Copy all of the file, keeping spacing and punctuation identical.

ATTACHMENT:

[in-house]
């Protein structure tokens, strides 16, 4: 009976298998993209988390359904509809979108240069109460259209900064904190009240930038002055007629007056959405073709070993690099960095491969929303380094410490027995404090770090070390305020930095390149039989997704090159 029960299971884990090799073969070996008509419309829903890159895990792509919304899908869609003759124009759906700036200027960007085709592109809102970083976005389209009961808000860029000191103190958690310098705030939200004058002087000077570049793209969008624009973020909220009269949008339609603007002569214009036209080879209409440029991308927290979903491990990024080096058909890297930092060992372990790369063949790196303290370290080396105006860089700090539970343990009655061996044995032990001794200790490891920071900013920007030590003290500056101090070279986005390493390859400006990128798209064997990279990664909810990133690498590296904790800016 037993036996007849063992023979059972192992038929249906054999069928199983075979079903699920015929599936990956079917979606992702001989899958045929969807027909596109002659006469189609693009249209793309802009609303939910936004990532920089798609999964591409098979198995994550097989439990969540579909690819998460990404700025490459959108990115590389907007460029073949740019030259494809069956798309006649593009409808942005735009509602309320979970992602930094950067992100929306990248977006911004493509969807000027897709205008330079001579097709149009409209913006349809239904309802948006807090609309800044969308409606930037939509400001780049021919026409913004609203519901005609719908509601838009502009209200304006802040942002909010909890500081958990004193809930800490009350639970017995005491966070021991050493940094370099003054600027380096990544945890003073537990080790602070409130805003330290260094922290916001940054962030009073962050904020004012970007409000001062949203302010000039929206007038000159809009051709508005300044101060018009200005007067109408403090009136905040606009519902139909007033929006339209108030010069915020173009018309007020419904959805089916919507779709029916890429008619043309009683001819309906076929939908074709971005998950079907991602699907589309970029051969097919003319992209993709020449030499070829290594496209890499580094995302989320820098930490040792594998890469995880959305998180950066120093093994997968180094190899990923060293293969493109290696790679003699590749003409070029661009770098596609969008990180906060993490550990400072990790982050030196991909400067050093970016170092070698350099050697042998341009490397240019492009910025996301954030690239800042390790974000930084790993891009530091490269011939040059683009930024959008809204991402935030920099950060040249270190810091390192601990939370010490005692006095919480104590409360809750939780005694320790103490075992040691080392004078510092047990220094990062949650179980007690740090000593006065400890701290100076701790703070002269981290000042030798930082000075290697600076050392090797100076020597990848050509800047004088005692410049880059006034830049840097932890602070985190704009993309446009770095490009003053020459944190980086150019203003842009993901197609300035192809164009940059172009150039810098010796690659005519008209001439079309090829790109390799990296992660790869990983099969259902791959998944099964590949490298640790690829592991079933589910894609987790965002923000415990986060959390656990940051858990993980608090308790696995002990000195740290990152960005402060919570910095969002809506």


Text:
[in-house]
């Protein structure tokens, strides 16, 4: 009976298998993209988390359904509809979108240069109460259209900064904190009240930038002055007629007056959405073709070993690099960095491969929303380094410490027995404090770090070390305020930095390149039989997704090159 029960299971884990090799073969070996008509419309829903890159895990792509919304899908869609003759124009759906700036200027960007085709592109809102970083976005389209009961808000860029000191103190958690310098705030939200004058002087000077570049793209969008624009973020909220009269949008339609603007002569214009036209080879209409440029991308927290979903491990990024080096058909890297930092060992372990790369063949790196303290370290080396105006860089700090539970343990009655061996044995032990001794200790490891920071900013920007030590003290500056101090070279986005390493390859400006990128798209064997990279990664909810990133690498590296904790800016 037993036996007849063992023979059972192992038929249906054999069928199983075979079903699920015929599936990956079917979606992702001989899958045929969807027909596109002659006469189609693009249209793309802009609303939910936004990532920089798609999964591409098979198995994550097989439990969540579909690819998460990404700025490459959108990115590389907007460029073949740019030259494809069956798309006649593009409808942005735009509602309320979970992602930094950067992100929306990248977006911004493509969807000027897709205008330079001579097709149009409209913006349809239904309802948006807090609309800044969308409606930037939509400001780049021919026409913004609203519901005609719908509601838009502009209200304006802040942002909010909890500081958990004193809930800490009350639970017995005491966070021991050493940094370099003054600027380096990544945890003073537990080790602070409130805003330290260094922290916001940054962030009073962050904020004012970007409000001062949203302010000039929206007038000159809009051709508005300044101060018009200005007067109408403090009136905040606009519902139909007033929006339209108030010069915020173009018309007020419904959805089916919507779709029916890429008619043309009683001819309906076929939908074709971005998950079907991602699907589309970029051969097919003319992209993709020449030499070829290594496209890499580094995302989320820098930490040792594998890469995880959305998180950066120093093994997968180094190899990923060293293969493109290696790679003699590749003409070029661009770098596609969008990180906060993490550990400072990790982050030196991909400067050093970016170092070698350099050697042998341009490397240019492009910025996301954030690239800042390790974000930084790993891009530091490269011939040059683009930024959008809204991402935030920099950060040249270190810091390192601990939370010490005692006095919480104590409360809750939780005694320790103490075992040691080392004078510092047990220094990062949650179980007690740090000593006065400890701290100076701790703070002269981290000042030798930082000075290697600076050392090797100076020597990848050509800047004088005692410049880059006034830049840097932890602070985190704009993309446009770095490009003053020459944190980086150019203003842009993901197609300035192809164009940059172009150039810098010796690659005519008209001439079309090829790109390799990296992660790869990983099969259902791959998944099964590949490298640790690829592991079933589910894609987790965002923000415990986060959390656990940051858990993980608090308790696995002990000195740290990152960005402060919570910095969002809506």